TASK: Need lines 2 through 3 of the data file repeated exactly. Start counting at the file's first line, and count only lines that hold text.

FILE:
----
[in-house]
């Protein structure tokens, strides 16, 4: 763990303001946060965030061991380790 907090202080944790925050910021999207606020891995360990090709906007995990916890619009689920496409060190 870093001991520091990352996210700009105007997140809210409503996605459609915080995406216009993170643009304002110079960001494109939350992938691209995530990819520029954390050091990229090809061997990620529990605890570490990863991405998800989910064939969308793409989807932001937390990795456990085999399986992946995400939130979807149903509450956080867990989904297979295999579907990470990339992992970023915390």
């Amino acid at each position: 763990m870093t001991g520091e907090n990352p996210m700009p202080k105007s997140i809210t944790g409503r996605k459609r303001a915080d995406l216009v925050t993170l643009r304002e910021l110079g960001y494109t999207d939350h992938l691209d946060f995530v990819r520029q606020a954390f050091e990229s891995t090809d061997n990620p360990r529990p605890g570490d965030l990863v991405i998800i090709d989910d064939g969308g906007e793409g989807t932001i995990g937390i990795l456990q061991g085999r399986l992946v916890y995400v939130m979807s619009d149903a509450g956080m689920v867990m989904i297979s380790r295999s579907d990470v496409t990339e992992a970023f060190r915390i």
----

């Protein structure tokens, strides 16, 4: 763990303001946060965030061991380790 907090202080944790925050910021999207606020891995360990090709906007995990916890619009689920496409060190 870093001991520091990352996210700009105007997140809210409503996605459609915080995406216009993170643009304002110079960001494109939350992938691209995530990819520029954390050091990229090809061997990620529990605890570490990863991405998800989910064939969308793409989807932001937390990795456990085999399986992946995400939130979807149903509450956080867990989904297979295999579907990470990339992992970023915390």
């Amino acid at each position: 763990m870093t001991g520091e907090n990352p996210m700009p202080k105007s997140i809210t944790g409503r996605k459609r303001a915080d995406l216009v925050t993170l643009r304002e910021l110079g960001y494109t999207d939350h992938l691209d946060f995530v990819r520029q606020a954390f050091e990229s891995t090809d061997n990620p360990r529990p605890g570490d965030l990863v991405i998800i090709d989910d064939g969308g906007e793409g989807t932001i995990g937390i990795l456990q061991g085999r399986l992946v916890y995400v939130m979807s619009d149903a509450g956080m689920v867990m989904i297979s380790r295999s579907d990470v496409t990339e992992a970023f060190r915390i």